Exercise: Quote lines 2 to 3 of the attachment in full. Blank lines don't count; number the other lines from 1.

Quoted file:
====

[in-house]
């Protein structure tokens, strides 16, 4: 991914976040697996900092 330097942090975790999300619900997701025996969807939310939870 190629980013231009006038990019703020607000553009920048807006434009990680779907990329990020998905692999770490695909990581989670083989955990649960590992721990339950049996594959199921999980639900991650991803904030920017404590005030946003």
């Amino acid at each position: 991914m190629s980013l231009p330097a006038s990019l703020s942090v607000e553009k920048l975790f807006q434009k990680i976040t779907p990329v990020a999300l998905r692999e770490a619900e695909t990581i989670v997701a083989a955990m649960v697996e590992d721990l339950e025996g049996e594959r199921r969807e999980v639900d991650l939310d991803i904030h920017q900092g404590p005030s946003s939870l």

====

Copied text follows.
């Protein structure tokens, strides 16, 4: 991914976040697996900092 330097942090975790999300619900997701025996969807939310939870 190629980013231009006038990019703020607000553009920048807006434009990680779907990329990020998905692999770490695909990581989670083989955990649960590992721990339950049996594959199921999980639900991650991803904030920017404590005030946003």
């Amino acid at each position: 991914m190629s980013l231009p330097a006038s990019l703020s942090v607000e553009k920048l975790f807006q434009k990680i976040t779907p990329v990020a999300l998905r692999e770490a619900e695909t990581i989670v997701a083989a955990m649960v697996e590992d721990l339950e025996g049996e594959r199921r969807e999980v639900d991650l939310d991803i904030h920017q900092g404590p005030s946003s939870l």